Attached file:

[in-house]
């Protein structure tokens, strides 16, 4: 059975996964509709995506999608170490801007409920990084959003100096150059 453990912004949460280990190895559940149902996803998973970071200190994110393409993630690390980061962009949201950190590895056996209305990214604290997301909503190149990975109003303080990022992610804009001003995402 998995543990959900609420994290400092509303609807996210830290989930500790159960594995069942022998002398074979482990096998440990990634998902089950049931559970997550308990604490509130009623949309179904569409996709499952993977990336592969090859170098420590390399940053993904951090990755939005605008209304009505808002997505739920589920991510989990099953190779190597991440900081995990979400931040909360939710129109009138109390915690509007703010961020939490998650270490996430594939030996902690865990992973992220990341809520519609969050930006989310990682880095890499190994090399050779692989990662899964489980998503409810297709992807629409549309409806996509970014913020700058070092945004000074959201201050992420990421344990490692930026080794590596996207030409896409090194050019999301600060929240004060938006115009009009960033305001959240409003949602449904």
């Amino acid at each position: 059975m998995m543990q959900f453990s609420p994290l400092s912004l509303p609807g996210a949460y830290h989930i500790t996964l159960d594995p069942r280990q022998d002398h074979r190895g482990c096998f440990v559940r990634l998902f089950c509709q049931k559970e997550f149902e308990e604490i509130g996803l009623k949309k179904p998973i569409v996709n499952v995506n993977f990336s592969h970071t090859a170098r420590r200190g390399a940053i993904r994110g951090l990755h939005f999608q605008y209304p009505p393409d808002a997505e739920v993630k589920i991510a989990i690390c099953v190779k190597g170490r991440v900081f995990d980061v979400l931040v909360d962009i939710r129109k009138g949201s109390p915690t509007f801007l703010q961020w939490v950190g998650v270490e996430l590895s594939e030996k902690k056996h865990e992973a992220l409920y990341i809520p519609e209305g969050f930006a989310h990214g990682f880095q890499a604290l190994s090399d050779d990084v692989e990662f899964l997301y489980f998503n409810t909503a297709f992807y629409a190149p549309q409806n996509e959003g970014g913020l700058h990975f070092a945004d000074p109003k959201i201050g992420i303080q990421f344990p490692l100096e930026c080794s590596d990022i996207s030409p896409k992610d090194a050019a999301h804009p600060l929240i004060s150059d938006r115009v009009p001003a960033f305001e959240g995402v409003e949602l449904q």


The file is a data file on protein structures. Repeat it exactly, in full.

[in-house]
């Protein structure tokens, strides 16, 4: 059975996964509709995506999608170490801007409920990084959003100096150059 453990912004949460280990190895559940149902996803998973970071200190994110393409993630690390980061962009949201950190590895056996209305990214604290997301909503190149990975109003303080990022992610804009001003995402 998995543990959900609420994290400092509303609807996210830290989930500790159960594995069942022998002398074979482990096998440990990634998902089950049931559970997550308990604490509130009623949309179904569409996709499952993977990336592969090859170098420590390399940053993904951090990755939005605008209304009505808002997505739920589920991510989990099953190779190597991440900081995990979400931040909360939710129109009138109390915690509007703010961020939490998650270490996430594939030996902690865990992973992220990341809520519609969050930006989310990682880095890499190994090399050779692989990662899964489980998503409810297709992807629409549309409806996509970014913020700058070092945004000074959201201050992420990421344990490692930026080794590596996207030409896409090194050019999301600060929240004060938006115009009009960033305001959240409003949602449904």
């Amino acid at each position: 059975m998995m543990q959900f453990s609420p994290l400092s912004l509303p609807g996210a949460y830290h989930i500790t996964l159960d594995p069942r280990q022998d002398h074979r190895g482990c096998f440990v559940r990634l998902f089950c509709q049931k559970e997550f149902e308990e604490i509130g996803l009623k949309k179904p998973i569409v996709n499952v995506n993977f990336s592969h970071t090859a170098r420590r200190g390399a940053i993904r994110g951090l990755h939005f999608q605008y209304p009505p393409d808002a997505e739920v993630k589920i991510a989990i690390c099953v190779k190597g170490r991440v900081f995990d980061v979400l931040v909360d962009i939710r129109k009138g949201s109390p915690t509007f801007l703010q961020w939490v950190g998650v270490e996430l590895s594939e030996k902690k056996h865990e992973a992220l409920y990341i809520p519609e209305g969050f930006a989310h990214g990682f880095q890499a604290l190994s090399d050779d990084v692989e990662f899964l997301y489980f998503n409810t909503a297709f992807y629409a190149p549309q409806n996509e959003g970014g913020l700058h990975f070092a945004d000074p109003k959201i201050g992420i303080q990421f344990p490692l100096e930026c080794s590596d990022i996207s030409p896409k992610d090194a050019a999301h804009p600060l929240i004060s150059d938006r115009v009009p001003a960033f305001e959240g995402v409003e949602l449904q």